Employees returned to work Oct. 17 and began to restore full federal services after the 112th Congress approved and US President Barack Obama signed legislation ending a 16-day partial government shutdown.
“You know, every time we needed to check on something, or pick up the phone, the person was furloughed,” US Sec. of the Interior Sally Jewell said in an Oct. 17 message to employees. “[It was] very, very frustrating for those who came in, and very challenging for those of you that weren’t able to come in. I appreciate that the uncertainty was very hard on you and very hard on your families. And I am just so happy that we are all back at work.
“You know, if there’s one silver lining in this shutdown, it is that the value that you bring to this country and to the American people is far more evident now than it was before the shutdown,” Jewell said, adding, “So I hope that when you come back, you come back with pride, you come back with enthusiasm.”
Jewell greeted employees returning to Interior’s headquarters in Washington on Oct. 17 as agencies’ offices across the country reopened. It quickly became apparent that it would take a few days for operations there and in other US government departments to return to normal.
The US Energy Information Administration, which had managed to stay open through Oct. 11, said on Oct. 17 that its Weekly Petroleum Status Report and Weekly Natural Gas Storage Report would not be published. “Schedules for the resumption of the reports will be announced as they become available,” it said in an e-mail.
This was the first time a government shutdown prevented publication of the reports, an EIA spokesman told OGJ. Weather-related problems delayed their release one time in 2010, he said. EIA is an independent agency within the US Department of Energy.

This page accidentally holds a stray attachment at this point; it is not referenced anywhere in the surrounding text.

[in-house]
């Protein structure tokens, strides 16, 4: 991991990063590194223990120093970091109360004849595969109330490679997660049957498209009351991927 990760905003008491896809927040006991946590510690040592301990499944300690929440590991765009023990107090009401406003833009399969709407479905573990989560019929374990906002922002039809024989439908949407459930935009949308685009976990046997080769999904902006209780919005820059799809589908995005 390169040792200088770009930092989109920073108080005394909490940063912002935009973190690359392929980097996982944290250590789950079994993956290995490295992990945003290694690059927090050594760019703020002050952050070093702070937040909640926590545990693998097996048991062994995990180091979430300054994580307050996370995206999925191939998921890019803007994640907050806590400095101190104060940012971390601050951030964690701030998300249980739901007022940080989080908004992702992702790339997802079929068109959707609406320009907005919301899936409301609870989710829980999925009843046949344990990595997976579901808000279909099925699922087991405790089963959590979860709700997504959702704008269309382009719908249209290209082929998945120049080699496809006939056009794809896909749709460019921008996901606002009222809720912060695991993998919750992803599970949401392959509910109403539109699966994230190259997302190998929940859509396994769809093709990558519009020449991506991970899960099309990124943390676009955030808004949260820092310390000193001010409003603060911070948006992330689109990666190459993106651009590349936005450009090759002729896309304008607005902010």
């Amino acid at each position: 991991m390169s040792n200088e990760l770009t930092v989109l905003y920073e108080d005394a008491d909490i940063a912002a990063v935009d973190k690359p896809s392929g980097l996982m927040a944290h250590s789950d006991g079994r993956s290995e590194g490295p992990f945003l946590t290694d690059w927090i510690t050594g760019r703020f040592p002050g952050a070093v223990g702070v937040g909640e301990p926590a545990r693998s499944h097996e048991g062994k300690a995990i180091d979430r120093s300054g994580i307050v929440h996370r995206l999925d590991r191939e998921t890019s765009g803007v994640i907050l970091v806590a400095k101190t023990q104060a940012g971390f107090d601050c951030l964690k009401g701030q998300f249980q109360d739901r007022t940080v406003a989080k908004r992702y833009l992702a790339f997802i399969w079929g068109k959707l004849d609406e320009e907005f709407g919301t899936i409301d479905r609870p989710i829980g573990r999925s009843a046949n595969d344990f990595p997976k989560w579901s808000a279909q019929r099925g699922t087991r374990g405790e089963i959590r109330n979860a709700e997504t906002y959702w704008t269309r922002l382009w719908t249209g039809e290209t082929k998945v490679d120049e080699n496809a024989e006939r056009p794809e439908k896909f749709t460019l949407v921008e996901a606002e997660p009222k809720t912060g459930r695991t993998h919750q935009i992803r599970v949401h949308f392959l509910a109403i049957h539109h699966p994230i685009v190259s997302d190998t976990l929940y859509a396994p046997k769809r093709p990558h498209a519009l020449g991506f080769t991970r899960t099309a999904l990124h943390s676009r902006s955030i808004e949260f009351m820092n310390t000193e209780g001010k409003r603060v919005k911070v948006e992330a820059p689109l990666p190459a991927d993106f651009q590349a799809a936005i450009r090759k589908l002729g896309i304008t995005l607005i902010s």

‘Standing up expeditiously’
At Interior’s Bureau of Safety and Environment Enforcement, “employees are returning to work today and we are standing up as expeditiously as possible,” a spokesman said in response to an OGJ inquiry.
Workers there and in other Interior agencies were instructed to meet with supervisors to discuss startup procedures, cancel e-mail and voicemail out-of-office messages, check equipment and turn it back on, and complete time and attendance information for the Oct. 6-19 period. Employees who remained on duty to protect property and provide other essential services were told to supply time and attendance information as usual.
“Services such as information technology support and other contracted functions may not be fully operational, so please be patient,” Rhea Suh, Interior’s assistant secretary for policy, management, and budget, said in her Oct. 17 instructions to returning employees.
An employee at the US Environmental Protection Agency’s Region 8 office in Denver told OGJ similar activities were under way there to resume full operations. “It’s good to be back,” he added.
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